Discover more from The Bulwark
Take a Look at the American Revolution’s Statues in the U.S. Capitol
Even some of the lesser known Founding Fathers have a place in the halls of Congress.
Happy Independence Day and welcome to Press Pass, The Bulwark’s twice-weekly guide to Congress, campaigns, and what makes Washington tick. Today’s edition of Press Pass is free, but in order to not miss out on subscriber-only newsletters, take advantage the 30-day free trial for Bulwark+.
Sign up for Press Pass—delivered to your inbox every Tuesday and Thursday.
For the July Fourth holiday, I have some fare that’s lighter than the doom and gloom about today’s politics that I usually dish up: a little tour some of the statuary art in the U.S. Capitol Building. Each state submits two statues to be on display; they are strategically placed throughout the Capitol. Some of my favorites include Hawaii’s King Kamehameha I and California’s Junípero Serra. There are also a handful of statues on permanent display that are not part of the Statuary Hall collection. But today is all about the American Revolution, so here are some of the Founding Fathers, including many lesser known ones, all photographed by my Bulwark colleague Hannah Yoest.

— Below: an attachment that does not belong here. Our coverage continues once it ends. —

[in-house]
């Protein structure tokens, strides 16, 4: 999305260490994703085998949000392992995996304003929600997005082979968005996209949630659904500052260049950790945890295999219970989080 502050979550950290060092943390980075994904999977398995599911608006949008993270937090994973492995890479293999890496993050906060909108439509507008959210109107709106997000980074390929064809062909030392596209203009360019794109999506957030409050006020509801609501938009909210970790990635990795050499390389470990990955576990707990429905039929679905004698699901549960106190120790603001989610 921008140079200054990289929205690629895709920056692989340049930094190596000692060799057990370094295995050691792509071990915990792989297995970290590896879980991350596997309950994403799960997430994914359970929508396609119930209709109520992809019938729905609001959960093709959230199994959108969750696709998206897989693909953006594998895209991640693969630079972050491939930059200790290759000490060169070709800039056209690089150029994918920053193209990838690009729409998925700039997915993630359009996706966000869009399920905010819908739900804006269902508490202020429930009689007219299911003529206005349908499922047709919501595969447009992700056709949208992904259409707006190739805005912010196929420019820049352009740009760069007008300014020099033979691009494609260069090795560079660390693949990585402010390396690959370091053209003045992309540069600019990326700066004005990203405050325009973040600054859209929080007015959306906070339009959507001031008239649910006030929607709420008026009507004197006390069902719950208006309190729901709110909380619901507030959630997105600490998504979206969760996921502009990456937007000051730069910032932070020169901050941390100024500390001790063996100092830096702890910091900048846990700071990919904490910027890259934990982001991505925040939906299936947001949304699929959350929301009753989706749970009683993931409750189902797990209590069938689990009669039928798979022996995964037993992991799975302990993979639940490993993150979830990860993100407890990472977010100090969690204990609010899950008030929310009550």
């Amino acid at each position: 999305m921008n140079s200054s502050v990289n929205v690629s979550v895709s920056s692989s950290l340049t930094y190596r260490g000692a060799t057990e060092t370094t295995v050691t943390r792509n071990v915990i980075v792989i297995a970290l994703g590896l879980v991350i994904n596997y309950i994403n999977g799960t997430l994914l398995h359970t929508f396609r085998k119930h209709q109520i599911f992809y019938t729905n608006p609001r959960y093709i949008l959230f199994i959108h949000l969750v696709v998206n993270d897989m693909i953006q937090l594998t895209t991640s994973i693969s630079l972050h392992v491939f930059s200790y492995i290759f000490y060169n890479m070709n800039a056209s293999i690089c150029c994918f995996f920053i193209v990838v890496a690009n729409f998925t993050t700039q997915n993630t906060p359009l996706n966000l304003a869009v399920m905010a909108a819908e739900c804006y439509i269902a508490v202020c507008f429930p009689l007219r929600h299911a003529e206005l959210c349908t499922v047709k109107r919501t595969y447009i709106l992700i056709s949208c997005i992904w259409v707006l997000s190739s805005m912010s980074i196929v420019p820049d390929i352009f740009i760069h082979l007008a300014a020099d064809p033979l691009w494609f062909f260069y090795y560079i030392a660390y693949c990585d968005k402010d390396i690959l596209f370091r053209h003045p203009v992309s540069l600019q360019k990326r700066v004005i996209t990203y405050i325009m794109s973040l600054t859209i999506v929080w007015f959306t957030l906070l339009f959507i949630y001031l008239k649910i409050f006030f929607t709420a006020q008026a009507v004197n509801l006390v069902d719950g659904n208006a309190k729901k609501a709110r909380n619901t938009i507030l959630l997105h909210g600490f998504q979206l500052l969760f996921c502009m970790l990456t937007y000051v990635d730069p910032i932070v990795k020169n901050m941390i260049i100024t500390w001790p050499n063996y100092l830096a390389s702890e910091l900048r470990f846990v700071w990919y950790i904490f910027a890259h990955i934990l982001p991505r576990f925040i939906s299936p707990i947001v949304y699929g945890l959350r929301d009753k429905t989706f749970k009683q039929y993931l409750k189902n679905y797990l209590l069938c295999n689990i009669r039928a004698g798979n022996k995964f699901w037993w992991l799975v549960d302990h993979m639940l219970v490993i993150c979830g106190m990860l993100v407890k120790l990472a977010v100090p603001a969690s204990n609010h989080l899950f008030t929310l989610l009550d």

We’ll resume regular programming later this week—but in the meantime, enjoy these photos and have a happy Fourth.
Roger Sherman, Connecticut
Caesar Rodney, Delaware
Charles Carroll, Maryland
Samuel Adams, Massachusetts
John Stark, New Hampshire
Richard Stockton, New Jersey
Robert Livingston, New York
John P.G. “Peter” Muhlenberg, Pennsylvania
Nathanael Greene, Rhode Island
Ethan Allen, Vermont
George Washington, Virginia